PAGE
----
OPINION: What Is “Unprofessional” About Eyo Charles’ Question To Fani-Kayode?

By Isaac Asabor

Without resort to embellishment, it is expedient to say that since Mr. Femi Fani-Kayode publicly dressed down Mr. Eyo Charles, the Calabar Correspondent of Daily Trust newspaper that there has been divided opinion on the propriety of the question which Charles asked the former minister during his press briefing with Journalists in Calabar, Cross Rivers State.

The tour, as widely reported, concerns the inauguration of infrastructural projects executed by some governors in that part of the country. While most non-journalists, in their own assessment, saw the question to be indecorous and concluded that Charles was discourteous, not few Journalists saw the question to be very professional. In fact, the fusillade of responses from non-professionals  that has so far trailed the question asked by Charles points to the fact that Nigerian Journalists are in an era where their profession is been discredited with obfuscating rational thought, deep mining emotions, and trumping truth. Nigerian Journalists are no doubt in an era where the dynamics of the profession is naively and deliberately being dictated to them by dilettantes who merely see the profession as an act of news gathering, writing and collection of “Brown Envelopes”.

To those that still hold the erroneous view that Charles’ question was unprofessional, it is expedient for them to understand the circumstances under which the question was asked.

Against the foregoing backdrop, it would be recalled in this context that the former minister’s tour of the South South states to assess the performance of governors, even when he no longer holds any public office, is questionable. In whose and in what capacity did he embark on the tour? Not only that, he held a press conference that provoked Eyo to ask him who was bankrolling his trips around Nigeria.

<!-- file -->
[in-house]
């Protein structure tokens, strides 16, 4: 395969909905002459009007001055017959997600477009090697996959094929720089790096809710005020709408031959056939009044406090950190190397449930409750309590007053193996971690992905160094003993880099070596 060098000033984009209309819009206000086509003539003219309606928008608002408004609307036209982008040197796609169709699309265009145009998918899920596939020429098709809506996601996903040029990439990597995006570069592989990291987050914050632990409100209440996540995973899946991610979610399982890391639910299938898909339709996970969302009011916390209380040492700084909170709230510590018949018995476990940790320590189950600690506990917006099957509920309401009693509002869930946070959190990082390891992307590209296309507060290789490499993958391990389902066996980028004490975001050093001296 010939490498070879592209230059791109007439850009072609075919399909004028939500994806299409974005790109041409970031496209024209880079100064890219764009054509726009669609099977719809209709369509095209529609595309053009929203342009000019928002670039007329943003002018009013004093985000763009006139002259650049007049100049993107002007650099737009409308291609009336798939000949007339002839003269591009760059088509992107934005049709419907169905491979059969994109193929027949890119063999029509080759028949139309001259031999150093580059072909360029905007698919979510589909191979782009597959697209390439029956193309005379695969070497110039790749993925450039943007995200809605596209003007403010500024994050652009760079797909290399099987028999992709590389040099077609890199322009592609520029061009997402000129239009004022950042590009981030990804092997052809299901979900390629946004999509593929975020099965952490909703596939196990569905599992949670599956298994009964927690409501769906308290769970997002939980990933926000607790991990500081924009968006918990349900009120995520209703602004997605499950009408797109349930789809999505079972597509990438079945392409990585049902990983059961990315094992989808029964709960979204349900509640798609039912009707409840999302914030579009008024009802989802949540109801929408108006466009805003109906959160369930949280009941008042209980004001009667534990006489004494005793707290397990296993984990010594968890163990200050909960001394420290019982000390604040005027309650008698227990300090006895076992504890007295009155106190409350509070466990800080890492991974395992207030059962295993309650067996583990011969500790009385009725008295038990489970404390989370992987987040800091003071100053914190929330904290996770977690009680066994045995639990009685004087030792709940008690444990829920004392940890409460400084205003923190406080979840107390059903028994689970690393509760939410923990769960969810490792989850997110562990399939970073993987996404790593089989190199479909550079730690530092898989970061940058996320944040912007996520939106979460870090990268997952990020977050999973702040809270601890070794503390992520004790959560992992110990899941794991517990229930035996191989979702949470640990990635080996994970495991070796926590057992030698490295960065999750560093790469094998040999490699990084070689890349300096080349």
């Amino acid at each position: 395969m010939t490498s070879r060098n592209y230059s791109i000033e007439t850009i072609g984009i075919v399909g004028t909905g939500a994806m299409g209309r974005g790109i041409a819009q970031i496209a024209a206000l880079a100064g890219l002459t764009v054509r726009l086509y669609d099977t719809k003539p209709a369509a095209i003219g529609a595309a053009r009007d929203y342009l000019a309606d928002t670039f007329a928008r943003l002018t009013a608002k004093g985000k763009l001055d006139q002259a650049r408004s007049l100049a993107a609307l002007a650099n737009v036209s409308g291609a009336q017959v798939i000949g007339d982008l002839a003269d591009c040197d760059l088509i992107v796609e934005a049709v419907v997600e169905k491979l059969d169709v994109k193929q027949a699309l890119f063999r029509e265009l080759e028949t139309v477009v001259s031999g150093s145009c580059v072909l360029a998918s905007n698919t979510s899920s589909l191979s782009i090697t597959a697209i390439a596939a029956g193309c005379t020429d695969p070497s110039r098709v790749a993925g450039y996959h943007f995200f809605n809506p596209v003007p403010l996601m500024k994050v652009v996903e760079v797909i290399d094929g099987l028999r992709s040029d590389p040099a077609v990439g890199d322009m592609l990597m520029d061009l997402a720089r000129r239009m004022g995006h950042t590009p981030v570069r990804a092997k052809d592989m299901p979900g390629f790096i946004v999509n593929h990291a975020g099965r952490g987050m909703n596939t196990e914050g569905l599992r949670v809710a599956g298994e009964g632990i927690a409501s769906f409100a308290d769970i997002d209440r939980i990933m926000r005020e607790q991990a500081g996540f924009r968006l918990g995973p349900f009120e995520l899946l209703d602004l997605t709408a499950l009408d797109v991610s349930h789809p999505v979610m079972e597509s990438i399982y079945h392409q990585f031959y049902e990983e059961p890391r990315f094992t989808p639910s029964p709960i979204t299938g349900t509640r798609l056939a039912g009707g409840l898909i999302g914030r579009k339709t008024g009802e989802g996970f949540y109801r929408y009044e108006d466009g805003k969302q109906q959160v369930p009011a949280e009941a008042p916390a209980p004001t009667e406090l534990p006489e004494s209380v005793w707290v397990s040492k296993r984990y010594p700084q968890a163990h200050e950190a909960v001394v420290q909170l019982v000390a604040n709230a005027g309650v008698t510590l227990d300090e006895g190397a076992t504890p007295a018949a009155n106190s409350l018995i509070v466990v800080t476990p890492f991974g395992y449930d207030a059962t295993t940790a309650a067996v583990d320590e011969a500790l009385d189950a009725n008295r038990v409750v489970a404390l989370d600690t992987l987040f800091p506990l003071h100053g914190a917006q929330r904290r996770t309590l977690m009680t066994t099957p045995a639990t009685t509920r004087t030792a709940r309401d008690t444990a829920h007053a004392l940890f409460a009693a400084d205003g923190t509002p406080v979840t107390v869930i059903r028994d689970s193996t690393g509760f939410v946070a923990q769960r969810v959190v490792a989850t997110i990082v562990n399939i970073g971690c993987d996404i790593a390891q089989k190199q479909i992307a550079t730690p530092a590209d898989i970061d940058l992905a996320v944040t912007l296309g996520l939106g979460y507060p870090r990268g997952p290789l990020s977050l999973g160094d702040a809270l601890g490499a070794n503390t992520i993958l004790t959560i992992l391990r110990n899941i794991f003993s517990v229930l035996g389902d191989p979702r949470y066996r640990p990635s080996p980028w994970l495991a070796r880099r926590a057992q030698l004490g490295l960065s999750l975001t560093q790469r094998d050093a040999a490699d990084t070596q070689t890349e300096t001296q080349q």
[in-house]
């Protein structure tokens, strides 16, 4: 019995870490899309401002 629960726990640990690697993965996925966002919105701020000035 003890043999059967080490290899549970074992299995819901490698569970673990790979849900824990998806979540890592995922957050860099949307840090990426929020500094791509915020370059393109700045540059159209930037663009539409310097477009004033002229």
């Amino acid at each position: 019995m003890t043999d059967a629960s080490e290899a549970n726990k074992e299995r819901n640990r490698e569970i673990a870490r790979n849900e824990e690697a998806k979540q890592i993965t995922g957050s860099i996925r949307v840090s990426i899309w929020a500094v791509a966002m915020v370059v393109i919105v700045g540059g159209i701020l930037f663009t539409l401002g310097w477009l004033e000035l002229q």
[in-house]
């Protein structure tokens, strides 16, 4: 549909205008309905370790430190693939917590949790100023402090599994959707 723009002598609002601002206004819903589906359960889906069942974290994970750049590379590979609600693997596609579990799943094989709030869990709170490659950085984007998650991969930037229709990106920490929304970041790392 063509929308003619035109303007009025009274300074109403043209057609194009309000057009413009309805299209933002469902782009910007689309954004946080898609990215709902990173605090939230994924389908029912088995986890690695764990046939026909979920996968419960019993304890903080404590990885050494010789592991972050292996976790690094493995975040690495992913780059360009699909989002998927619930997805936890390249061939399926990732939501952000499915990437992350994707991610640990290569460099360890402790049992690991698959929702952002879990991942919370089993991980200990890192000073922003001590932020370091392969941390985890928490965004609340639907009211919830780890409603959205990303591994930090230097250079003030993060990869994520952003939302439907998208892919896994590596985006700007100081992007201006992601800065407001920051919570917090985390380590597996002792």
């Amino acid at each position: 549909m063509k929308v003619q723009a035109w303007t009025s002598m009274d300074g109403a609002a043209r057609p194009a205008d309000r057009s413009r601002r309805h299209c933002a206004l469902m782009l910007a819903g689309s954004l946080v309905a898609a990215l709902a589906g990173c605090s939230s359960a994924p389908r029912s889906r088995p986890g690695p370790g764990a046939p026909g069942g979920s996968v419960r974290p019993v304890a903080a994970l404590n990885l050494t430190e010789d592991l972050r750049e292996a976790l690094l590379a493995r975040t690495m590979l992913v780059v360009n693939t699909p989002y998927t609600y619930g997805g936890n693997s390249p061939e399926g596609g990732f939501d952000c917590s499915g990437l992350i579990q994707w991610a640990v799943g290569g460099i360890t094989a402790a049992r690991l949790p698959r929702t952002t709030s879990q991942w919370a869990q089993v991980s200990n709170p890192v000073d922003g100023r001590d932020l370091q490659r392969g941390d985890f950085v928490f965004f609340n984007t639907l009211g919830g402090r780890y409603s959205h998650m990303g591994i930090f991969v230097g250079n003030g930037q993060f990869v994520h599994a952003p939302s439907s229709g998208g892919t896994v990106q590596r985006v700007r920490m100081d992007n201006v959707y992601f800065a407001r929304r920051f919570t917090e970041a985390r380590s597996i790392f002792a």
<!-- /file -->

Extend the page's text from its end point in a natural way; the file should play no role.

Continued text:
Rather than respond to the question, Fani-Kayode chose to verbally attack the journalist, flew off the handle to the bewilderment and disenchantment of most right thinking Nigerians and dressed down the journalist whom he called “stupid” and “small minded.” Though the former minister has apologized but the dust he raised is yet to settle.

For those that are not in the Journalism profession, it is germane in this context to inform them that tough questions at press events and interviews are difficult to ask but they are deliberately used to rattle the interviewee, and in the fit of anger he may inadvertently make newsy comments that would make screaming headlines for the benefit of the reading public just as witnessed in the case of Fani-Kayode. If not for Charles, how many Nigerians would have being in position to know that the former minister is a leader that is controlled by his own emotion?
Sometimes a young reporter finds that posing the right question is difficult because the question might embarrass or offend the interviewee. There is no recourse but to ask.

Oriana Fallaci, an Italian journalist famous for her interviews, says that her success may be the result of asking the world leaders she interviews questions that other reporters do not ask.

She said “Some reporters are courageous only when they write, when they are alone with their Computer, not when they face the person in power”.  To my view, Some “Brown Envelope” Journalists also greedily refrain from asking questions that would have been beneficial to the public as they would not want to forfeit the “Brown Envelope” meant for them at the close of event.  This category of Journalists will never put a question like this, ‘Sir, since you once fainted when you were being probed by a constituted committee, we all know you are corrupt. In what measure are you corrupt? “